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Object oriented hotornot is a parallel version of hotornot.com but instead of people submitting photos of people the idea is to submit photos of anything, from household objects such as shoelaces or snazzy hairbrushes to holiday snaps depicting the beach of Ibiza or a hotelroom you stayed in or whatever.
Basically a generic version of the original hotornot.com idea in which anything goes. Users come to the site and rate each photo 1 to 10 as usual based on whether they think the object they are looking at is great to look at or really ugly-looking.
This may seem just as pointless as hotornot, if not more so, but in the future an advanced Artificial Intelligence project might be able to use the collected data to program itself with a visual sense of humanness by emulating the way humans respond to photographic images. Such an AI would be taught to respond in the same way as humans to various images and would have an subjective understanding of the Quality of various things.
Anyone reading this who hasnt read 'Zen and the art of Motorcycle Maintenaince' should , as it will clue you on the importance of the concept of 'Quality' and given you an insight into the motivation behind this idea.
Rate my "X"/ or Not polls
Buildings, pets, vomit, motorcycles, monkeys, bowel movements... we need more of this? [waugsqueke, Oct 04 2004]
Contains objects. On my last page load, asked me to choose between Anthrax and Three Stooges Colorforms. [waugsqueke, Oct 04 2004]
Maybe there's a section on writing titles that mean something . . .
20 Jan 03 | A Jakob Neilsen article on writing for the Web. [bristolz, Oct 04 2004]
||The statistics of this kind would not represent the complex way people evaluate photos. Much more useful idea would be to evaluate the images by people sensibly describing them while viewing. Let's say there is a picture of some gadget. The picture doesn't have a name, but contains something recognizable so that it can be named. What a person has to do is to point or circle the area where s/he sees the object and write the objects' name and details (keywords) pertaining to it. This game-like activity would be very useful for collecting information about pictures for image search or directory (let's say, Google). This kind of information would also have more use for AI than merely "hot or not"...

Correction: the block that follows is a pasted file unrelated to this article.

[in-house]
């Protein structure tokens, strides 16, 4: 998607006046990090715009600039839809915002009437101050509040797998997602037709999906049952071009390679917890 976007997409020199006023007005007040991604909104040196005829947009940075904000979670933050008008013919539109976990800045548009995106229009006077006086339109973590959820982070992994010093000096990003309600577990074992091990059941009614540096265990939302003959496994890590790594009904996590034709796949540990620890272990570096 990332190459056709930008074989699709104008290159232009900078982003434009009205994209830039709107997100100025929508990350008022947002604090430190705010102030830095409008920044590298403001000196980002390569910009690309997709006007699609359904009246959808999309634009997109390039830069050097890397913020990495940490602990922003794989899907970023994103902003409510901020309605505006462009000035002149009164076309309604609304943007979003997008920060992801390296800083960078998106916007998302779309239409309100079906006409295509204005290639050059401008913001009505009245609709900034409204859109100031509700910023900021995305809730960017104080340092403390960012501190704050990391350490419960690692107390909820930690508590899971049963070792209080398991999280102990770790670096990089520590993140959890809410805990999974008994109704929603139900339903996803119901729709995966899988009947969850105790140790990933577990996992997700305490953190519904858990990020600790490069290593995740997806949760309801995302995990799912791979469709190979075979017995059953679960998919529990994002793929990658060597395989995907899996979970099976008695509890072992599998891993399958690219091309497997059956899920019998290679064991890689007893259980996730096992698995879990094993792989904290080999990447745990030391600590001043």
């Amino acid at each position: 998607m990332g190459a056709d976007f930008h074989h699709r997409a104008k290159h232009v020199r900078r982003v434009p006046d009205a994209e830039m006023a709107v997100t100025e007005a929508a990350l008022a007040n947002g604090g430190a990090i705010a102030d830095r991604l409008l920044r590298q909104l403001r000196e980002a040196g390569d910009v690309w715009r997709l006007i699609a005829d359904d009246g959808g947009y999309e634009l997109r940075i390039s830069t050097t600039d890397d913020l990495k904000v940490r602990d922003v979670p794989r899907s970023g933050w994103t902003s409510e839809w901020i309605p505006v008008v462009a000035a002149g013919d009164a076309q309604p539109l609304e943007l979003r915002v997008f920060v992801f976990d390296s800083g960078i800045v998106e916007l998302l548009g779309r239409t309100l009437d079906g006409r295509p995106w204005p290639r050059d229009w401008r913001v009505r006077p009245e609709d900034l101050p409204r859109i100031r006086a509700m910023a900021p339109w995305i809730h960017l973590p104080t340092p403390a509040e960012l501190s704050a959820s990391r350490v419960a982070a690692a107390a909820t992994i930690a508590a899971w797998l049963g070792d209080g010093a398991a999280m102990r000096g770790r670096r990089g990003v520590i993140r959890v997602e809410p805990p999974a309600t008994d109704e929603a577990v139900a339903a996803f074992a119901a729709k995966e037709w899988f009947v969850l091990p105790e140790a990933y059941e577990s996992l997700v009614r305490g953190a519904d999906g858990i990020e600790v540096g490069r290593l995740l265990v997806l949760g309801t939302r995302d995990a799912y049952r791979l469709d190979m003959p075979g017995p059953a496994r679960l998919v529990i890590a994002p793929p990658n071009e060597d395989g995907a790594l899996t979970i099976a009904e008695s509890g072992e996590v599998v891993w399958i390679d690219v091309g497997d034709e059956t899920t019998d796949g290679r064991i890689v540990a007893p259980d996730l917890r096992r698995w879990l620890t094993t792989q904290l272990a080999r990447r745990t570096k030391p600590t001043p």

||This doesn't even need an advanced futuristic AI to make use of such statistics. If the pictures are analyzed by some fairly simple existing methods (color counts, edge detection) and those values tied to the gathered statistics, an AI might have a fair chance of evaluating with current methods the "something-ness" of the picture.
||The trick is of course the analysis, but we may have a tendency to over-guess how complex the analysis needs to be. (compare to the case of spam filtering by attempting to interpret what spammers are saying versus simple word frequency analysis).
||A similar idea: am-I-turing-or-not. Rate the interaction with various chatterbots to find which is the most likely to pass a turing test, combine the results in GA (genetic algorithm) fashion, and repeat.
||I read that book, but don't remember thing one about it. I hope it worked.
||Yes. I could spend hours there. Oh dear.
||This is a nice idea. I am glad [wagster] pulled it back up after its long sleep. It needs a better title, as [bris] pointed out.
||Every page on the web should have a "for" or "against"
button, as well as a "comments" field. There is so much
energy that goes to waste in this world because our
systems aren't responsive. It kind of funny that, despite
its potential, the web has started out as sort of a haven
for billboards. It's like an aftershock or an echo of the
unresponsiveness of the real world -- like we can't believe
we can talk back, so we might as well just not anyway.
"Wait, I didn't get enough of that not talking back, I want
some more." But I guess the newer versions of the web
will get more and more responsive with shorter and
shorter time inbetween, like skipping stone skips.